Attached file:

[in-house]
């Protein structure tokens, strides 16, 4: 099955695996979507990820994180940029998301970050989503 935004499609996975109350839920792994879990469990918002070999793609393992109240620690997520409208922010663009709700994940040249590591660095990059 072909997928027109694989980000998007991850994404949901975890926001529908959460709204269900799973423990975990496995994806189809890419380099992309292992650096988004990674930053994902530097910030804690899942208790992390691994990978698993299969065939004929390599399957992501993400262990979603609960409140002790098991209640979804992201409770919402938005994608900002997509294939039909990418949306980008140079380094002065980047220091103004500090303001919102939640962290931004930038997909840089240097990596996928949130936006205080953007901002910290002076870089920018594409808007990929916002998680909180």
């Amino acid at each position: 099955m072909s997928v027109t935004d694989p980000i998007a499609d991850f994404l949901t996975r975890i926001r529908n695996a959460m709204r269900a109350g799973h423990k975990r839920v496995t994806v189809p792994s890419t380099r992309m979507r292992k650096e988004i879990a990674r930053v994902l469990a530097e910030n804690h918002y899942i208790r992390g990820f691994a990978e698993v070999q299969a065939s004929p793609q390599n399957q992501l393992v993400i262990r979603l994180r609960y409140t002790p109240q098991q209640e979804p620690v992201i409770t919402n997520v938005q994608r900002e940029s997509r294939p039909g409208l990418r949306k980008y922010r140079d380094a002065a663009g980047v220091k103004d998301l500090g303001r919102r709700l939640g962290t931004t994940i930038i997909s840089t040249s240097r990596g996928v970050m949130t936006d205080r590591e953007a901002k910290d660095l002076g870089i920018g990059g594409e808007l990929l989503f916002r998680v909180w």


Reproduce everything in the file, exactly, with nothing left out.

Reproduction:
[in-house]
């Protein structure tokens, strides 16, 4: 099955695996979507990820994180940029998301970050989503 935004499609996975109350839920792994879990469990918002070999793609393992109240620690997520409208922010663009709700994940040249590591660095990059 072909997928027109694989980000998007991850994404949901975890926001529908959460709204269900799973423990975990496995994806189809890419380099992309292992650096988004990674930053994902530097910030804690899942208790992390691994990978698993299969065939004929390599399957992501993400262990979603609960409140002790098991209640979804992201409770919402938005994608900002997509294939039909990418949306980008140079380094002065980047220091103004500090303001919102939640962290931004930038997909840089240097990596996928949130936006205080953007901002910290002076870089920018594409808007990929916002998680909180």
């Amino acid at each position: 099955m072909s997928v027109t935004d694989p980000i998007a499609d991850f994404l949901t996975r975890i926001r529908n695996a959460m709204r269900a109350g799973h423990k975990r839920v496995t994806v189809p792994s890419t380099r992309m979507r292992k650096e988004i879990a990674r930053v994902l469990a530097e910030n804690h918002y899942i208790r992390g990820f691994a990978e698993v070999q299969a065939s004929p793609q390599n399957q992501l393992v993400i262990r979603l994180r609960y409140t002790p109240q098991q209640e979804p620690v992201i409770t919402n997520v938005q994608r900002e940029s997509r294939p039909g409208l990418r949306k980008y922010r140079d380094a002065a663009g980047v220091k103004d998301l500090g303001r919102r709700l939640g962290t931004t994940i930038i997909s840089t040249s240097r990596g996928v970050m949130t936006d205080r590591e953007a901002k910290d660095l002076g870089i920018g990059g594409e808007l990929l989503f916002r998680v909180w």